THE wife of Peter Nikolaevich Sventizky, a tall and handsome woman, as quiet and sleek as a well-fed heifer, had seen from her window how her husband had been murdered and dragged away into the fields. The horror of such a sight to Natalia Ivanovna was so intense — how could it be otherwise? — that all her other feelings vanished. No sooner had the crowd disappeared from view behind the garden fence, and the voices had become still; no sooner had the barefooted Malania, their servant, run in with her eyes starting out of her head, calling out in a voice more suited to the proclamation of glad tidings the news that Peter Nikolaevich had been murdered and thrown into the ravine, than Natalia Ivanovna felt that behind her first sensation of horror, there was another sensation; a feeling of joy at her deliverance from the tyrant, who through all the nineteen years of their married life had made her work without a moment’s rest. Her joy made her aghast; she did not confess it to herself, but hid it the more from those around. When his mutilated, yellow and hairy body was being washed and put into the coffin, she cried with horror, and wept and sobbed. When the coroner — a special coroner for serious cases — came and was taking her evidence, she noticed in the room, where the inquest was taking place, two peasants in irons, who had been charged as the principal culprits. One of them was an old man with a curly white beard, and a calm and severe countenance. The other was rather young, of a gipsy type, with bright eyes and curly dishevelled hair. She declared that they were the two men who had first seized hold of Peter Nikolaevich’s hands. In spite of the gipsy-like peasant looking at her with his eyes glistening from under his moving eyebrows, and saying reproachfully: “A great sin, lady, it is. Remember your death hour!”— in spite of that, she did not feel at all sorry for them. On the contrary, she began to hate them during the inquest, and wished desperately to take revenge on her husband’s murderers.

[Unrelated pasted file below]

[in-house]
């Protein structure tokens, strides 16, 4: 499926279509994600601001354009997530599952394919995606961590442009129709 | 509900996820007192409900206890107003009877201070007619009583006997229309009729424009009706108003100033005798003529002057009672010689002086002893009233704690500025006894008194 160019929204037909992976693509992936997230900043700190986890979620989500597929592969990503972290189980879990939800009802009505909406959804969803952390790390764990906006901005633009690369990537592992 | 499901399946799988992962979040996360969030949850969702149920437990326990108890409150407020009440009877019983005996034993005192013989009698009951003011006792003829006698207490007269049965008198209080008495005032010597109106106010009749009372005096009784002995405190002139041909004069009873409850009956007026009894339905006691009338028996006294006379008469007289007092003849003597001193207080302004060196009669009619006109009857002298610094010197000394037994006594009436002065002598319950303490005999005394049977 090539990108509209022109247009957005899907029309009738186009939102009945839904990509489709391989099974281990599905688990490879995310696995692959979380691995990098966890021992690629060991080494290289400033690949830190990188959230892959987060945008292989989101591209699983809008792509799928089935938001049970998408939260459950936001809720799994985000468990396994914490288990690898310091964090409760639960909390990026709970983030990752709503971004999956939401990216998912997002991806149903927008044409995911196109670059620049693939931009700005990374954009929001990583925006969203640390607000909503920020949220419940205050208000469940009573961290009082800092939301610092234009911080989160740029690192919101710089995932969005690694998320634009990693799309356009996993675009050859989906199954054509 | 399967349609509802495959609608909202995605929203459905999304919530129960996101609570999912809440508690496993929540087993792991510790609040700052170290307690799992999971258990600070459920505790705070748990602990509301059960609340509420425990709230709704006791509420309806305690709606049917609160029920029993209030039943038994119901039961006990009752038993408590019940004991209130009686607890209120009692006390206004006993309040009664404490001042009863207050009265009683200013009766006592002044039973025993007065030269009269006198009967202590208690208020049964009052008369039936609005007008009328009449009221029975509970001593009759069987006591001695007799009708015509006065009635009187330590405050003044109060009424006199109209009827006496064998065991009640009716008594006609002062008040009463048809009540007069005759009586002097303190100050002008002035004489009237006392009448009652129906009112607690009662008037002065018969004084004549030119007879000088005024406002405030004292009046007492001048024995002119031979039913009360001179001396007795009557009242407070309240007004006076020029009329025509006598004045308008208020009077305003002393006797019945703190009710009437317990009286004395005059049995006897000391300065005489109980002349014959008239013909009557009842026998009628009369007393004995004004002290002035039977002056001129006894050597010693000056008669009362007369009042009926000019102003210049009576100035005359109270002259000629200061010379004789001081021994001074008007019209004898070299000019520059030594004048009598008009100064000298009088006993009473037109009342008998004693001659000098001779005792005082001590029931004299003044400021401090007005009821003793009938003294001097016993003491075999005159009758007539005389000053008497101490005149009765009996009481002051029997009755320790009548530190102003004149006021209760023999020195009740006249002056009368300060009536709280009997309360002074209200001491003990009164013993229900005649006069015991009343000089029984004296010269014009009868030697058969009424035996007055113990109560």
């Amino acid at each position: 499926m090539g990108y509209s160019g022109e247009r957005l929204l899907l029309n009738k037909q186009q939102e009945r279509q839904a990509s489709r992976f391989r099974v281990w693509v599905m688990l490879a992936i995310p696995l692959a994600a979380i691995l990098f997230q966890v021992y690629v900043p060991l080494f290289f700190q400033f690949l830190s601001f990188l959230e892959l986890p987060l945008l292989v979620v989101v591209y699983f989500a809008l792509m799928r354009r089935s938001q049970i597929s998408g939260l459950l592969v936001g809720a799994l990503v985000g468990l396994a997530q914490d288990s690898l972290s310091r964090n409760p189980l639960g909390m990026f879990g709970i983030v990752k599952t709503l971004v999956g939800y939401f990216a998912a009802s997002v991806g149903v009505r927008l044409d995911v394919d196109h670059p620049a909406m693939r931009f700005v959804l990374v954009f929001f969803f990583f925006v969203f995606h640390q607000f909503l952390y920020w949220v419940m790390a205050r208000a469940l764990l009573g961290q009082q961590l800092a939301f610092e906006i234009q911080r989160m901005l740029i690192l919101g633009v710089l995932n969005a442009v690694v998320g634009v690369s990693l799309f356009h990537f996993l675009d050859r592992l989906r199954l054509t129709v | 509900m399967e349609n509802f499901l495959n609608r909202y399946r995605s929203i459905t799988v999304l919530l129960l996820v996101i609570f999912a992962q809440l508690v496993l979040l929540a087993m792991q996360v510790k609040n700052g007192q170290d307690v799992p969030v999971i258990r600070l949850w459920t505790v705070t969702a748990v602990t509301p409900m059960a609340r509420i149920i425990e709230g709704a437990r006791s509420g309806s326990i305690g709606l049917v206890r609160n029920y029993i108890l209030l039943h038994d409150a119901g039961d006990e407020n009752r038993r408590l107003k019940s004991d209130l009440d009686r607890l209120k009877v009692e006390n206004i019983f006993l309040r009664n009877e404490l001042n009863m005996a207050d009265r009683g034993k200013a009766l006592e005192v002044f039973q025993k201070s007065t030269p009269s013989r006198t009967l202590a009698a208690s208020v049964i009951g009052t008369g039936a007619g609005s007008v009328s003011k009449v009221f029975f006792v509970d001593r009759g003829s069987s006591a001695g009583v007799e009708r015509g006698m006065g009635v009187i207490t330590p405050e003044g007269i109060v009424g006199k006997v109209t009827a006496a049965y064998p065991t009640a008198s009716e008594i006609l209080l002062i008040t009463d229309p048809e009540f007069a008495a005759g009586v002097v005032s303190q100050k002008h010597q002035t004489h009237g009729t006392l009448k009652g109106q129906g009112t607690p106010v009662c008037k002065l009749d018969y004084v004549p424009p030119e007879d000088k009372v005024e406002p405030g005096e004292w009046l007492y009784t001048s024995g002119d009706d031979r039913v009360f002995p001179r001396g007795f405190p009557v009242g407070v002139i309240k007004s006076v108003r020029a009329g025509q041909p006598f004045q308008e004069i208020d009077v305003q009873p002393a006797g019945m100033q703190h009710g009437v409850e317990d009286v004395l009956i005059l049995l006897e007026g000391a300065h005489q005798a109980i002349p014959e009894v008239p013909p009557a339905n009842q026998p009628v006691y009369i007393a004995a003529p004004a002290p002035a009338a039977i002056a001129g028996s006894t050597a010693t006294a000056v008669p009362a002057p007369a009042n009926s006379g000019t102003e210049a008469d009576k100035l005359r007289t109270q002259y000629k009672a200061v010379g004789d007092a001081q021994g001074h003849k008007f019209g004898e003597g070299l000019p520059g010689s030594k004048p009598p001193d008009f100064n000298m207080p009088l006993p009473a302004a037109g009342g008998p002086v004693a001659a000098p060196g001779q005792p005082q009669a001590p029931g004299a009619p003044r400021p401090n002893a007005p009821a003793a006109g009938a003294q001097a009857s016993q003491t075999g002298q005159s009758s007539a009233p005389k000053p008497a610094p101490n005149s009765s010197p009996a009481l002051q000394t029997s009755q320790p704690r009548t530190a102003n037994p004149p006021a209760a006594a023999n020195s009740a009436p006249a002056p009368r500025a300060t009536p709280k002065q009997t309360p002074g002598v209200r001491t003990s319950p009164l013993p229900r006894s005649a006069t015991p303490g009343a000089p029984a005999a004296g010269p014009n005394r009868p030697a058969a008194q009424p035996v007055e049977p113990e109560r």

A month later, after the case, which was committed for trial by court-martial, had ended in eight men being sentenced to hard labour, and in two — the old man with the white beard, and the gipsy boy, as she called the other — being condemned to be hanged, Natalia felt vaguely uneasy. But unpleasant doubts soon pass away under the solemnity of a trial. Since such high authorities considered that this was the right thing to do, it must be right.